Ha Long Bay’s cave of surprises is one of Vietnam’s most stunning natural tourist attractions. Over 25 meters above sea level, this meandering cave was first discovered by the French in 1901 and was referred to as the ‘’Grotte des Surprise’’ due to its elusive and deceptively large size.
Ha Long Bay has a rich geological history that spans backs to an era that precedes even the dinosaurs. When the original land-dwelling creatures were gingerly taking their first steps on Earth, Ha Long Bay was being molded by ocean currents and perpetual tectonic activity.
Today, Ha Long Bay serves as a geological time capsule of a long-lost world. The intricate caves, such as Sung Sot, offer a tantalizing insight into the country’s true underbelly.
There are over two thousand limestone monoliths gracing the waters of Ha Long Bay, each with its unique footprint and internal idiosyncrasies. The Sung Sot Cave can be found on Bo Hon Island, masked behind a dense layer of vegetation.
Ha Long Bay has long been the subject of Vietnamese culture and mythology, with its name translating to ‘’bay of the descending dragon’’. According to legend, when the ancient citizens of Vietnam were under siege by invading colonies, they summoned an emperor to send the Mother Dragon down to their rescue.
The Mother Dragon duly obliged and sent the invaders packing in a tremendous blaze of fire. The large limestone islands, including Bo Hon Island, the home of the Sung Sot Cave, are said to represent the teeth of the Mother Dragon and her offspring.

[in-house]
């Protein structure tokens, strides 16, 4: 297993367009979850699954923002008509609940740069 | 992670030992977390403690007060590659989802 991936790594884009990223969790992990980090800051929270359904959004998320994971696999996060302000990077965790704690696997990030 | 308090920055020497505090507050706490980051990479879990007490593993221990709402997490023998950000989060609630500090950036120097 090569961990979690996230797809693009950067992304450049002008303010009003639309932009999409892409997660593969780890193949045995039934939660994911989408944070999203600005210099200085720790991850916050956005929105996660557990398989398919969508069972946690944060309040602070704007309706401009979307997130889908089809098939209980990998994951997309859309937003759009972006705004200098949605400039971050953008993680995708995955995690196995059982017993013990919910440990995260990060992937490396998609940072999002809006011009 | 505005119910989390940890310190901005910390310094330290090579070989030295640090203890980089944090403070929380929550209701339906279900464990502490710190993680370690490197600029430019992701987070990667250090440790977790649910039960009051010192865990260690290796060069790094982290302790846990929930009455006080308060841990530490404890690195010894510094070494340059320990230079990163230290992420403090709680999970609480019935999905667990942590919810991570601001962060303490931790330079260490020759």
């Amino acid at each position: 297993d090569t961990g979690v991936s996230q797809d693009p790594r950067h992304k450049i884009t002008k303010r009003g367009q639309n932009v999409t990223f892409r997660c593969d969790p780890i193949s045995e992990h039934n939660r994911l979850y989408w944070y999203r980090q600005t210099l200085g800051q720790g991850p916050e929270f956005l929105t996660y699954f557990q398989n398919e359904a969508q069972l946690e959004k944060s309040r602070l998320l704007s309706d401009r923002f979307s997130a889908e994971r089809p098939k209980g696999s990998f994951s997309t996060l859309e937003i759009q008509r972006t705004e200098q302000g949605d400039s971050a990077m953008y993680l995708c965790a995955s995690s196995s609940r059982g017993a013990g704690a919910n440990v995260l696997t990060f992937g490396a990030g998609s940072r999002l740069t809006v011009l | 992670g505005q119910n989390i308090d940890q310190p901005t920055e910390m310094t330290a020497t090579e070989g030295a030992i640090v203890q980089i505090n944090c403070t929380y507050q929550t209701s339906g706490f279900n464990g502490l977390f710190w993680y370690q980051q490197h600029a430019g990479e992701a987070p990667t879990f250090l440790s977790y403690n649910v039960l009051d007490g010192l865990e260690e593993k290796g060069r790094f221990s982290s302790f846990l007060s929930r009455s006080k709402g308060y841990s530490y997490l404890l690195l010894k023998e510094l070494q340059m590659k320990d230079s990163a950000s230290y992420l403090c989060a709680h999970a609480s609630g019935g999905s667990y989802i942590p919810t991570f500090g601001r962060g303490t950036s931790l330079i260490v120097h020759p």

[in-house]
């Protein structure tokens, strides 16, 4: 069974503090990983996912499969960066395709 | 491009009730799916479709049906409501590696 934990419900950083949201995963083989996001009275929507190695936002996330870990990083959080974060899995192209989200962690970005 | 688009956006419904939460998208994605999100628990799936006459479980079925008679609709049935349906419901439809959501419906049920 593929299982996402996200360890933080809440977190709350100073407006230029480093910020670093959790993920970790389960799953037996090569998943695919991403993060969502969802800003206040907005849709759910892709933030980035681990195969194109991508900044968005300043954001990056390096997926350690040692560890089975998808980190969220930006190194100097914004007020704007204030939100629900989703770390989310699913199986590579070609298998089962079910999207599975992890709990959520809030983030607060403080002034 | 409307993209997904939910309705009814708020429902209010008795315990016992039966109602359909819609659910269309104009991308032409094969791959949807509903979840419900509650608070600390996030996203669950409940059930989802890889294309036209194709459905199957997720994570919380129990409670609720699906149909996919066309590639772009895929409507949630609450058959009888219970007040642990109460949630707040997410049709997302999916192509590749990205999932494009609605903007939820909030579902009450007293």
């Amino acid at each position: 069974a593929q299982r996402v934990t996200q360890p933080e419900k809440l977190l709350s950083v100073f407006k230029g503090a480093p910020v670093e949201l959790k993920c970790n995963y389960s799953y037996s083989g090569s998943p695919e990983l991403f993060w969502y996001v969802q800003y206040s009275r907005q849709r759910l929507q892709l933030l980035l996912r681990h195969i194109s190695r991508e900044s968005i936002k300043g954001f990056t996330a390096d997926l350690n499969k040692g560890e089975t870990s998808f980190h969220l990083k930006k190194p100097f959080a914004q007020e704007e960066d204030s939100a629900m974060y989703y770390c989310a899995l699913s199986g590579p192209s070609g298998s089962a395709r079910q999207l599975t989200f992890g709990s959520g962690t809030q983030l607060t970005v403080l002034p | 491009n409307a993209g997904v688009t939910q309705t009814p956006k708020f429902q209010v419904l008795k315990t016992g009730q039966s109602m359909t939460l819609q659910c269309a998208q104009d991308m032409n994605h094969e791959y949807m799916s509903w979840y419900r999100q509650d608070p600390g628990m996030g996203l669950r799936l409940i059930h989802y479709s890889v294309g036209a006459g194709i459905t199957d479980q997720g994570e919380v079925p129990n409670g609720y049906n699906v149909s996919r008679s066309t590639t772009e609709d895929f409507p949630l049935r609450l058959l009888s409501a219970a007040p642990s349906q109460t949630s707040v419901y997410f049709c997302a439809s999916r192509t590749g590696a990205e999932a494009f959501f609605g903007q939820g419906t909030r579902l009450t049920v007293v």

Reaching the Sung Sot Cave may take some effort, but it’s definitely worth it. After completing the 50-step climb through the dense greenery of its facade, visitors will find themselves in the cave’s waiting room.
The astonishingly high ceilings and unwrinkled walls are almost reminiscent of a great European cathedral. A short walk takes visitors to the second chamber, where the Sung Sot Cave seemingly doubles in size.
A symphony of man-made lights illuminates the contours and overhanging stalagmites of Sung Sot’s walls. As visitors edge deeper and deeper into the cavern, the area known as the Royal Garden begins to reveal itself. A pristine, tranquil pond inhabited by monkeys and singing birds lies here and is surrounded by plantlife.
Bustling cities and passing cars feel like a distant memory in Sung Sot Cave as visitors are reminded and humbled by Mother Nature’s true power. The grotto’s immersive pull is so strong that it’s easy to forget you’re in one of the country’s most popular tourist regions.
Another one of the Sung Sot Cave’s highlights is the stunning views it offers. After visitors have concluded traversing through the grotto, they are treated to sweeping, panoramic views of Ha Long Bay that make for the perfect photo opportunity.
Visiting the Sung Sot
While the Sung Sot Cave is open year-round, the peak tourist season falls between December and February. Those looking to escape the tourist crowds should plan their visit around these months. May and June are popular times for locals to visit as the weather remains fair.
By far the easiest way of seeing Sung Sot Cave is by boat. Ha Long Bay has always been a hotbed for tourist activity and there’s no shortage of cruises that stop at Bo Ho Island. As one of the areas the top-rated tourist attractions, Sung Sot Cave is highly accessible and highly recommended.
While visiting Ha Long Bay, make sure to add a stop to Sung Sot Cave on your itinerary. Full of beautiful rock formations and providing incredible views of the area, you are sure to feel transported to another world!
Address: Ha Long Bay, Halong City, Quảng Ninh, Vietnam
Phone: +84 93 422 50 77
Season: Year-Round | 8 AM – 6 PM